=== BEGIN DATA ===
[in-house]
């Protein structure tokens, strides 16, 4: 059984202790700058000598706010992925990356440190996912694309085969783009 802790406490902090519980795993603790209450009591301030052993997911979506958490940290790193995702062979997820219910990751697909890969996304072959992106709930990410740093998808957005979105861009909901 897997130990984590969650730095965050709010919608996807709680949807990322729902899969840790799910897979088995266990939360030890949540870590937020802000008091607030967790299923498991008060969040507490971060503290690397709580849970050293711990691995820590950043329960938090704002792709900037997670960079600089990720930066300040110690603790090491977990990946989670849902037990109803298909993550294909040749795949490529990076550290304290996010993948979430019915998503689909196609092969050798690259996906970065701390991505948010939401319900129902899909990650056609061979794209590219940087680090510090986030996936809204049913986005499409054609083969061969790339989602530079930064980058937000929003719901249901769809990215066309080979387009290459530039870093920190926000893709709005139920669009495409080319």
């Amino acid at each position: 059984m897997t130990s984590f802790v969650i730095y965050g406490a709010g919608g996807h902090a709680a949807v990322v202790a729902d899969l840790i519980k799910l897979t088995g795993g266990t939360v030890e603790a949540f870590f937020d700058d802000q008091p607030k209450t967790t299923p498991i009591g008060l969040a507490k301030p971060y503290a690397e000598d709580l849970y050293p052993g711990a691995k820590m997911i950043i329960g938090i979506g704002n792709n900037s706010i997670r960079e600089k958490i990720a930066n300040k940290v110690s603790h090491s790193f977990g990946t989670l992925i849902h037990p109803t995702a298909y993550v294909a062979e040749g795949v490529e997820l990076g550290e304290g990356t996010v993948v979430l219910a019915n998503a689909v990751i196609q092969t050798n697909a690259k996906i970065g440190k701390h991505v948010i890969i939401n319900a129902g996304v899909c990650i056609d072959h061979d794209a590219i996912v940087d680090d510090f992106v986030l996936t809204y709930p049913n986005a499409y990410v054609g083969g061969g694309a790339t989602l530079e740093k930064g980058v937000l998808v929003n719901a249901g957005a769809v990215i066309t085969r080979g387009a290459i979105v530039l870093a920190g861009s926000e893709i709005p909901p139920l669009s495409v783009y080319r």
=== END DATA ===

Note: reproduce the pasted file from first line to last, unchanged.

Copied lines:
[in-house]
């Protein structure tokens, strides 16, 4: 059984202790700058000598706010992925990356440190996912694309085969783009 802790406490902090519980795993603790209450009591301030052993997911979506958490940290790193995702062979997820219910990751697909890969996304072959992106709930990410740093998808957005979105861009909901 897997130990984590969650730095965050709010919608996807709680949807990322729902899969840790799910897979088995266990939360030890949540870590937020802000008091607030967790299923498991008060969040507490971060503290690397709580849970050293711990691995820590950043329960938090704002792709900037997670960079600089990720930066300040110690603790090491977990990946989670849902037990109803298909993550294909040749795949490529990076550290304290996010993948979430019915998503689909196609092969050798690259996906970065701390991505948010939401319900129902899909990650056609061979794209590219940087680090510090986030996936809204049913986005499409054609083969061969790339989602530079930064980058937000929003719901249901769809990215066309080979387009290459530039870093920190926000893709709005139920669009495409080319």
């Amino acid at each position: 059984m897997t130990s984590f802790v969650i730095y965050g406490a709010g919608g996807h902090a709680a949807v990322v202790a729902d899969l840790i519980k799910l897979t088995g795993g266990t939360v030890e603790a949540f870590f937020d700058d802000q008091p607030k209450t967790t299923p498991i009591g008060l969040a507490k301030p971060y503290a690397e000598d709580l849970y050293p052993g711990a691995k820590m997911i950043i329960g938090i979506g704002n792709n900037s706010i997670r960079e600089k958490i990720a930066n300040k940290v110690s603790h090491s790193f977990g990946t989670l992925i849902h037990p109803t995702a298909y993550v294909a062979e040749g795949v490529e997820l990076g550290e304290g990356t996010v993948v979430l219910a019915n998503a689909v990751i196609q092969t050798n697909a690259k996906i970065g440190k701390h991505v948010i890969i939401n319900a129902g996304v899909c990650i056609d072959h061979d794209a590219i996912v940087d680090d510090f992106v986030l996936t809204y709930p049913n986005a499409y990410v054609g083969g061969g694309a790339t989602l530079e740093k930064g980058v937000l998808v929003n719901a249901g957005a769809v990215i066309t085969r080979g387009a290459i979105v530039l870093a920190g861009s926000e893709i709005p909901p139920l669009s495409v783009y080319r």